A court in Lithuania convicted him of having arrested and detained some Jews who had attempted to flee from the Vilna Ghetto, and for also arresting and detaining 2 Polish nationals, who would later become political prisoners. However, he was not given a jail sentence due to the fact that he was ‘very old and does not pose a danger to society’



The World s 10 Most Wanted Fugitives - Wikipedia

Each year since 2001, Efraim Zuroff of the Simon Wiesenthal Center produces an Annual Status Report on the Worldwide Investigation and Prosecution of Nazi war criminals which, since at least 2005, includes a list of “most wanted” criminals that are yet to be convicted.

In 1933, July, Sommer was 12 years old and became a member of the Hitler Youth (Hitlerjugend) and claimed the rank of Jungzugfuhrer within the Deutsche Jungvolk. In 1939, 1st September, he signed up to the NSDAP Nazi Party, at the age of 18. In October of the same year, Sommer signed up to the Waffen-SS.

He fought in the 1st SS Division Leibstandarte SS Adolf Hitler in Ukraine and in the Balkans. Sommer was wounded twice and gained the Iron Cross 2nd Class. In 1943 he applied to gain the rank of SS-Reservefuhrer. Following some training in Proschnitz, he was given the rank of SS-Untersturmfuhrer in 1944, 30th January. He worked as a Zugfuhrer and then later on as a Kompaniefuhrer within the 7th Kompanie des II Bataillons / SS-Panzergrenadier-Regiment 35. In 1944, 19th August Sommer was awarded the Iron Cross 1st Class. Towards the end of the War, he served in the 4th SS Volunteer Panzergrenadier Brigade in the Netherlands.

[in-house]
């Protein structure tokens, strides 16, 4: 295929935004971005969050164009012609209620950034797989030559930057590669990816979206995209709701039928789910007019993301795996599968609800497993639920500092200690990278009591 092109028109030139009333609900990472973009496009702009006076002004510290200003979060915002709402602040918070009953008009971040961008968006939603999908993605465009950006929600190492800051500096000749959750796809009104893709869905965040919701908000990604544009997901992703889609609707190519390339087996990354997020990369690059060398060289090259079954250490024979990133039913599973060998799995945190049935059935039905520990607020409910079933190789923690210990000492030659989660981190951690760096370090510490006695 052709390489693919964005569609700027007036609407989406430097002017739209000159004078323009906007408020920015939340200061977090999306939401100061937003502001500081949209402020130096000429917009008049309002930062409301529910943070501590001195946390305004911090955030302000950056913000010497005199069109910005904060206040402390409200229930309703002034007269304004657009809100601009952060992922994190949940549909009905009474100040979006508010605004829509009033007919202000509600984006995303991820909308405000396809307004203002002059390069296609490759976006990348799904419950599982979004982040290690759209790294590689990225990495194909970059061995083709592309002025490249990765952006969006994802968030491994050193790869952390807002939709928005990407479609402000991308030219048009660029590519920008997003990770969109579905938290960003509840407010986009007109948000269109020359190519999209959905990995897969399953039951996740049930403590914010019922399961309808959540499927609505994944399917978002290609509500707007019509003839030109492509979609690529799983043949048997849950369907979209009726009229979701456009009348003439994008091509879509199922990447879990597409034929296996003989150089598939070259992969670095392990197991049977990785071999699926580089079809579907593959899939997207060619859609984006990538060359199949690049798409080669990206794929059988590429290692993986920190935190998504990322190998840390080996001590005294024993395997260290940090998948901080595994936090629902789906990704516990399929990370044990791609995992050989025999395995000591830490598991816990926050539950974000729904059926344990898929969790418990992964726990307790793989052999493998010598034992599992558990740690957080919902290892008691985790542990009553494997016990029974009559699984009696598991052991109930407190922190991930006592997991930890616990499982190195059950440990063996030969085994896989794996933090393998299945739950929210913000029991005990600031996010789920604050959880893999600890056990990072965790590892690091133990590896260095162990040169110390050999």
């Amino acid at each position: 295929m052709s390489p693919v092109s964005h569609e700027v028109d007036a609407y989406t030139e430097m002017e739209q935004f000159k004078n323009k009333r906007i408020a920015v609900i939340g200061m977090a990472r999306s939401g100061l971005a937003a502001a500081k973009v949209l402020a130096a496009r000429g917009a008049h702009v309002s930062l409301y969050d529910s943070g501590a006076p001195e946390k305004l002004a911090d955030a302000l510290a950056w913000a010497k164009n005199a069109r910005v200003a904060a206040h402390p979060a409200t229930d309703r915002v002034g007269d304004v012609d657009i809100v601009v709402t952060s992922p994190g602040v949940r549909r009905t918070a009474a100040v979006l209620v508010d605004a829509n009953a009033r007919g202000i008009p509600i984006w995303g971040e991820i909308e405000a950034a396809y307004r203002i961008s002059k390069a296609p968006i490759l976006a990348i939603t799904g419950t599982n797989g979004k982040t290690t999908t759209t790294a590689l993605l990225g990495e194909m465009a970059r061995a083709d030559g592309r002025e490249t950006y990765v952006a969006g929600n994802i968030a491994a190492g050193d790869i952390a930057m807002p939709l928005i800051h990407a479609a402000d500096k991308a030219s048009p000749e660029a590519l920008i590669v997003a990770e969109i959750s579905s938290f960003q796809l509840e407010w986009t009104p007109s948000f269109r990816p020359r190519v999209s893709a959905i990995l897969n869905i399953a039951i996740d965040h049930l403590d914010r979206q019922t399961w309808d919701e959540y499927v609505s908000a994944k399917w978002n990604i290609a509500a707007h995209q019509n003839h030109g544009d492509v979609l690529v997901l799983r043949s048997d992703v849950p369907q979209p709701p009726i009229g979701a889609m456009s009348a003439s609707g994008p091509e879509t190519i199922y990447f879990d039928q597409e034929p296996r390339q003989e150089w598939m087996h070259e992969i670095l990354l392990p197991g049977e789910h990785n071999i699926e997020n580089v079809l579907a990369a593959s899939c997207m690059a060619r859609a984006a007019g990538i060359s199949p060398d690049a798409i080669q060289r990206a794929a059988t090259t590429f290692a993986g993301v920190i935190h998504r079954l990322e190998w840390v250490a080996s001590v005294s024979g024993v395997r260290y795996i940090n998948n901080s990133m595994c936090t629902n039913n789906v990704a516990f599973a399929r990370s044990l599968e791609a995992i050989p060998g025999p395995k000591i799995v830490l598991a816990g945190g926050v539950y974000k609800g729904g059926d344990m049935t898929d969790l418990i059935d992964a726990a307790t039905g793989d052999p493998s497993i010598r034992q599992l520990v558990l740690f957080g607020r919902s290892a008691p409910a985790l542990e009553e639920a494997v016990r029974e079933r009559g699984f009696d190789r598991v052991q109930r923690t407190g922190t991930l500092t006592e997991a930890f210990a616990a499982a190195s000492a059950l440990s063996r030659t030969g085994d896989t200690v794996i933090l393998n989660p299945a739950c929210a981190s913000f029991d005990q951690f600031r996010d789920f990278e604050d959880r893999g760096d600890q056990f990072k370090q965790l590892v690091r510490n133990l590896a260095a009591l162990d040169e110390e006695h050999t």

In 2005, 22nd June, Sommer along with nine other former members of the SS were tried and convicted by a military court in Italy (La Spezia) for the ‘continued murder with special cruelty’ of residents of Sant’Anna di Stazzema – 560 villagers to be exact. Each of the ten men were sentenced to a lifetime imprisonment term and also ordered to make compensation payments. 5 of these men, including Sommer, appealed this conviction but were unsuccessful and the convictions were ruled final in a military court in Rome, in 2006.

Further investigations against Sommer were started in Germany in 2002, but they have not yet brought any charges against him. A lawyer from Hamburg, Gabriela Heinecke, who heads up the ‘Nebenklage’ of survivors from Italy of the Nazi massacres, is continually denied access to Sommers records by the public prosecution department in Germany.

Algimantas Mykolas Dailide (born 1921, 12th March in Kaunas) was an official in the Lithuanian Security Police (Saugumas). Following the end of the War, he sought refuge in the US, claiming to have been a ‘forester’.
Whilst in the US he worked as a real-estate agent up until his retirement, when he moved to Florida (Gulfport). In 1997 he had his citizenship revoked, and he voluntarily left the US in 2004.

A court in Lithuania convicted him of having arrested and detained some Jews who had attempted to flee from the Vilna Ghetto, and for also arresting and detaining 2 Polish nationals, who would later become political prisoners. However, he was not given a jail sentence due to the fact that he was ‘very old and does not pose a danger to society’